Jewish World Review Feb. 21, 2001 / 28 Shevat 5761
Already, leading congressional Democrats have shunned Nader. During John Ashcroft's confirmation battle, most of the party fretted over the former Missouri senator's supposedly abysmal record on civil rights and his unabashed opposition to abortion on demand. Nader, however, was eager to emphasize Ashcroft's support for tort reform and soft spot for "corporate crime." But Senate Judiciary Committee Chairman Patrick Leahy ignored his hand-delivered and faxed requests to testify against John Ashcroft. Nader says a Leahy staffer even claimed -- rather lamely -- that he did not think Nader's signature on the faxed letter was authentic. Other Democrats are a bit blunter. "We're not going to touch him with a 10-foot pole," says Rep. Robert Wexler (D-Fla.) "He has divorced himself from the very ideals that made him a worthwhile political actor." Rep. Barney Frank (D-Mass.) recently told USA Today that it is "bizarre" for Nader to think he can ally himself with the very Democrats he attacked during the campaign. "Nader can never admit he was wrong," Frank contends.
Interviewed by TAS, Nader laughed off the kvetching. He says Senator Tom Daschle and the "party leadership" don't buy into the hostility evidenced by Leahy and Frank. "Look who's talking," he says of Frank. "Can you imagine the apogee of self-righteousness accuses someone of being unable to admit a mistake? I admit my mistakes. One was thinking Barney Frank would stand up to big banks.''
Perhaps, Nader's real sin is not so much in the number of votes he allegedly "took" from Gore, but his refusal to pay homage to the "lifestyle issues'' that animate Frank and most of his fellow Democrats. Frank had previously grumbled that Nader is indifferent to gay rights. Indeed, a letter from Frank to Nader posted last year on a prominent gay rights web site chided Nader for his stated indifference to "gonadal politics." And feminists went ballistic when Nader suggested -- quite logically -- that abortion would remain legal even if Bush won the presidency.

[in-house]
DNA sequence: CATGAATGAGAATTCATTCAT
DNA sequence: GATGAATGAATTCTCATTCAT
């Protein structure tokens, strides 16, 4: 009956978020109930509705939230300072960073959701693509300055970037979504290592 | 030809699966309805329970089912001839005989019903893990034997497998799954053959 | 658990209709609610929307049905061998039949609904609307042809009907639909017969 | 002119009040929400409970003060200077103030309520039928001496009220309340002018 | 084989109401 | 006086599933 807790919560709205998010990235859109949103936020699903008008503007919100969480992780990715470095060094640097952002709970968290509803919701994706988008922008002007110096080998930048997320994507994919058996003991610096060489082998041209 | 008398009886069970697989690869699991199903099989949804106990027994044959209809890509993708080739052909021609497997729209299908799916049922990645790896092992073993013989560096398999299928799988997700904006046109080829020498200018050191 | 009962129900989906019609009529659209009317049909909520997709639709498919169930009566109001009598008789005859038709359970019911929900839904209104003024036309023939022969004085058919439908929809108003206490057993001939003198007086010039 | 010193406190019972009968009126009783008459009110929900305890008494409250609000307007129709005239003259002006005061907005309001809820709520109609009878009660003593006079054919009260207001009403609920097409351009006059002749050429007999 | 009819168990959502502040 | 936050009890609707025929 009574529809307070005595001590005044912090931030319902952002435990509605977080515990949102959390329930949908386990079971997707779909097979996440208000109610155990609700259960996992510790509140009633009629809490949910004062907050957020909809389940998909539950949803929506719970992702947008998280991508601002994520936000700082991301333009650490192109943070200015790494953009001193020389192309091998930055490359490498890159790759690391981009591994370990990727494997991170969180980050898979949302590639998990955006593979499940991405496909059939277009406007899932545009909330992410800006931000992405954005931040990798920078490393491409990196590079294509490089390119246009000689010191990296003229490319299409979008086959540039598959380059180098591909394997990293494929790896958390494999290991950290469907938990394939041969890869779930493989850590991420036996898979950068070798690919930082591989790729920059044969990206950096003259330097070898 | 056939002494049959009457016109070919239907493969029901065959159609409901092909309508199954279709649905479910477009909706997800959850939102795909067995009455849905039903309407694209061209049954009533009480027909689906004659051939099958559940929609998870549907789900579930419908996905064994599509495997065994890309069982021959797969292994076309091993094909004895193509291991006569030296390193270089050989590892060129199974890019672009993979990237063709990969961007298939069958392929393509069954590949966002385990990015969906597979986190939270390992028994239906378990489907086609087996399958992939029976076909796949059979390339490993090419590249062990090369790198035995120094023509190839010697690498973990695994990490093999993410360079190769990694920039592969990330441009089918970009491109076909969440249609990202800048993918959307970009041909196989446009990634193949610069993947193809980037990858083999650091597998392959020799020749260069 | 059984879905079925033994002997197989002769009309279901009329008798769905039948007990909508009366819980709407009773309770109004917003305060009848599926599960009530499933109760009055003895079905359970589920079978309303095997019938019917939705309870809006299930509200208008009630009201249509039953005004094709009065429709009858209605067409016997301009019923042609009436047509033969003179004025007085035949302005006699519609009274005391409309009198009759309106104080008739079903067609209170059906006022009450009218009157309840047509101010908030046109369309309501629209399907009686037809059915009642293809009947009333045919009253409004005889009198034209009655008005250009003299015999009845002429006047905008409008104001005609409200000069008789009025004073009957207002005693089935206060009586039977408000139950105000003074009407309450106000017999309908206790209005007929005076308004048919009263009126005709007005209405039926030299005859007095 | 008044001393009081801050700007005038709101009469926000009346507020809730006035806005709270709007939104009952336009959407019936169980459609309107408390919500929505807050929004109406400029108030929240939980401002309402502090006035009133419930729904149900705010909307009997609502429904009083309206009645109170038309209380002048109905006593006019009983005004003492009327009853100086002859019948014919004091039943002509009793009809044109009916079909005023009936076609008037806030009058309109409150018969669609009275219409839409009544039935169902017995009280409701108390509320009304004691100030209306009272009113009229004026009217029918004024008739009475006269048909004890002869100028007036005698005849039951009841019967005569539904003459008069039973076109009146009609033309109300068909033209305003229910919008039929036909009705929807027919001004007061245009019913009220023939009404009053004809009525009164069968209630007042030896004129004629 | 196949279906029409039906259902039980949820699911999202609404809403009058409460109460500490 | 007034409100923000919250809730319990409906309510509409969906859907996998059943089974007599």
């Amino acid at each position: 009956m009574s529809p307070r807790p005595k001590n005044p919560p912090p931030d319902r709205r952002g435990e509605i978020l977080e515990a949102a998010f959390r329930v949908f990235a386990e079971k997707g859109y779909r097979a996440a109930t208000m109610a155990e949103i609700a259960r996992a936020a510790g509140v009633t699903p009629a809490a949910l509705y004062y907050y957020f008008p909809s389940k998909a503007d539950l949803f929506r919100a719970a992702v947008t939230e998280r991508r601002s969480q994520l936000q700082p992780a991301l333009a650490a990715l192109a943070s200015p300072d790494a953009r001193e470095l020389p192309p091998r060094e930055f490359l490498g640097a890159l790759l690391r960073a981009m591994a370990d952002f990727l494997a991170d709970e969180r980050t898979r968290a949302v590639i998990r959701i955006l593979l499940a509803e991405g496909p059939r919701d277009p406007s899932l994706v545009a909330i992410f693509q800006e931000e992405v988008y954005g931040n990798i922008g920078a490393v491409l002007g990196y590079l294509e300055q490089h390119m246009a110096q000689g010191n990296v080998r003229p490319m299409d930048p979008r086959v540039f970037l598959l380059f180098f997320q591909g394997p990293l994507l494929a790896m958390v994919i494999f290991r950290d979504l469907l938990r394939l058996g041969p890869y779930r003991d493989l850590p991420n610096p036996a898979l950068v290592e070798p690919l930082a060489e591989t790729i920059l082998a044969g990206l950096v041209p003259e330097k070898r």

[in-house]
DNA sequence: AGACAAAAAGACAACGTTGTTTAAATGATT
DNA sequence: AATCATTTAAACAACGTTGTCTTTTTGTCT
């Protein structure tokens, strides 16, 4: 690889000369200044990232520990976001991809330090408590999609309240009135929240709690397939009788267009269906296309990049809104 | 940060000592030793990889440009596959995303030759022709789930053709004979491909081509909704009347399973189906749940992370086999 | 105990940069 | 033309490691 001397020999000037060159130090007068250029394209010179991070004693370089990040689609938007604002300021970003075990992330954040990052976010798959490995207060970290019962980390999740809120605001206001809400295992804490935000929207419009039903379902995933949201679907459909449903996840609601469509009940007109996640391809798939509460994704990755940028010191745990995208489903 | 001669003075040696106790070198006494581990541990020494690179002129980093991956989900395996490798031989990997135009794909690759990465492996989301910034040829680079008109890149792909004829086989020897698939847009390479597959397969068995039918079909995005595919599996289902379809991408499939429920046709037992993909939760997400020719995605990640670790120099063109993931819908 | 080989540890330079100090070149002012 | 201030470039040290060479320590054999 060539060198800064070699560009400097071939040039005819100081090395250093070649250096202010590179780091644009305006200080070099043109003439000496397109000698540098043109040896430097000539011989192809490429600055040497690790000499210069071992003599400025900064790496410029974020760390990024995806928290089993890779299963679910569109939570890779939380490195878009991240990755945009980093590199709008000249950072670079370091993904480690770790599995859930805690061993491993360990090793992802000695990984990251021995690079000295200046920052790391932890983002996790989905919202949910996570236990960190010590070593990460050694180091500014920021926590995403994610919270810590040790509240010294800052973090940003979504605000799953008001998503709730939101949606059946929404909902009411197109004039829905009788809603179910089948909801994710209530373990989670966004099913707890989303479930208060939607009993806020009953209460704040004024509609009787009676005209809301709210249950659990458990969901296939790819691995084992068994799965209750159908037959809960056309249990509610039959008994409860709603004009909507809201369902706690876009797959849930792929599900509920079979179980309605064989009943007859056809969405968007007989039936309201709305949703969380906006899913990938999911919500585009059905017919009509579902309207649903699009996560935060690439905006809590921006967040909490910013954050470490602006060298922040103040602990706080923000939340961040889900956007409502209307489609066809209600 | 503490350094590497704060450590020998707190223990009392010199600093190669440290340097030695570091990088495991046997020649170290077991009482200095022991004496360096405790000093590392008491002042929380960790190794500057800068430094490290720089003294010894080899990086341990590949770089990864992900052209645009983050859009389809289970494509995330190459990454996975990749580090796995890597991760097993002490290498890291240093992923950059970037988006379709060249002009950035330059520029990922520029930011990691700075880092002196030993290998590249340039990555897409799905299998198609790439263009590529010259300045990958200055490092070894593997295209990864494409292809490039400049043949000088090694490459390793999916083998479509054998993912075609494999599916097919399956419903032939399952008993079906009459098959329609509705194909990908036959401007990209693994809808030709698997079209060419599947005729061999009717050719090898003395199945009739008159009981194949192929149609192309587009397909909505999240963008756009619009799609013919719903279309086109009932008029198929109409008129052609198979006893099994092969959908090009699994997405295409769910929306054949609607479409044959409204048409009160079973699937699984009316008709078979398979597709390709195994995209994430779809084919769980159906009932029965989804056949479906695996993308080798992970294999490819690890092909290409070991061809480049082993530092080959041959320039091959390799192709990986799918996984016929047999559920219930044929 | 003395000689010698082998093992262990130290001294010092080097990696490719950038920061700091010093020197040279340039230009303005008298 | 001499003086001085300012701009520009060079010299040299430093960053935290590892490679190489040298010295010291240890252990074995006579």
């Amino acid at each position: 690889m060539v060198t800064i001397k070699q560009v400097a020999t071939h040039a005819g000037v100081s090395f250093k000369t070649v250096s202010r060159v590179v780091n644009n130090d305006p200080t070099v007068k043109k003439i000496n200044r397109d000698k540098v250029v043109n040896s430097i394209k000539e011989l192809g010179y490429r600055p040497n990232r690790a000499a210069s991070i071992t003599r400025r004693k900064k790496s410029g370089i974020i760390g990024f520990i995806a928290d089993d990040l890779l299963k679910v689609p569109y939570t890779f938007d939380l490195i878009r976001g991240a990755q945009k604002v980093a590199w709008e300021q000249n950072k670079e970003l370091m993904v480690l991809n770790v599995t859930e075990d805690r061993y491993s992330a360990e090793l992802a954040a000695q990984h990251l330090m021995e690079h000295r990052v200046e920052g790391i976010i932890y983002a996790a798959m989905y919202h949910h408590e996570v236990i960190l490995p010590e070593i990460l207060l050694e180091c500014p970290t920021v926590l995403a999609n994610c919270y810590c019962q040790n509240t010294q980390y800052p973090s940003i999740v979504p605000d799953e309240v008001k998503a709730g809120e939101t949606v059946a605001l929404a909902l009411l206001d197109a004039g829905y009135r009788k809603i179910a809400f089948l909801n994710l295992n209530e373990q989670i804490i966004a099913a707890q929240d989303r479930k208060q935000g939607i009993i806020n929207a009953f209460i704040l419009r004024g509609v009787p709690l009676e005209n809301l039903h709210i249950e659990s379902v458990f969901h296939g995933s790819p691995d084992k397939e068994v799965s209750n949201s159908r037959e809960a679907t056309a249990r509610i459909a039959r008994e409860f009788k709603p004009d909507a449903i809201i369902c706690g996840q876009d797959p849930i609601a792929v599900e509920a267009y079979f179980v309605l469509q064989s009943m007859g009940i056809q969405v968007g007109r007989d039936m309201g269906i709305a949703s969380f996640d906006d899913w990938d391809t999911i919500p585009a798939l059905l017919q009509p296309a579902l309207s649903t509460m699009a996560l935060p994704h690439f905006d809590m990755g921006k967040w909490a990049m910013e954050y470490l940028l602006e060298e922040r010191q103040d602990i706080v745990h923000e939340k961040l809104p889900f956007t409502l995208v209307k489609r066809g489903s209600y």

Former Gore campaign manager Donna Brazile is a bit softer on Nader than many of her fellow Democrats. Brazile whose genial demeanor arguably belies her penchant for anti-white rhetoric, tells TAS that "We did a great job maintaining the base. He did siphon off some votes but perhaps [some of those voters] would have stayed home." She suggested, ever so slightly, the Democrats are wrong to blacklist Nader. Sure, he used "dangerous language in the campaign" by saying there was no essential difference between her man and Bush. "But it's a free country."
Nader continues to stand by his oft-repeated assertion that voters last year were offered a Republican who would "do nothing" and a Democrat who would "do little." He notes that Democrats have approved all of Bush's right-wing nominees; they couldn't even muster 50 votes in opposition to the "ogre of ogre, John Ashcroft." He's equally unimpressed by Bush's emphasis on a "diverse" cabinet. Just a bunch of corporate shills, he says, calling it "diversity without a difference." Elaine Chao, the first Chinese-American to become Labor Department secretary, may inspire many folks, but to Nader she's yet another corporate functionary. "She's part of the American dream. Right," he says with considerable sarcasm.
Nader acknowledges that he probably should have answered questions about abortion a bit differently. NARAL and other groups with a stranglehold on the Democratic Party fretted that abortions rights would be demolished if Bush were elected president. Nader responded that even if the Supreme Court overturned Roe v. Wade, individual states would be unlikely to exercise their newfound jurisdiction to outlaw abortion. The problem was that "I saw it as technical question. It invited a technical response. That's not what you do in a campaign. I should have said [Roe] is settled law and not going to be reversed and RU 486 and its multiple successor will diminish the issue."
Has all the abuse from Democrats taken its toll? During the campaign, the Gore campaign even spread unfounded rumors about Nader's personal life. And the day after the election the liberal activist group Americans for Democratic Action called him narcissistic. And now he's vilified by other Democrats. Does the left's foray into the politics of personal destruction worry him? "Only someone writing for the American Spectator could call them the left," he replies. "They are frightened liberals."
And they're still
scared of Saint
02/17/01: Donna Brazile Speaks out on Clarence Thomas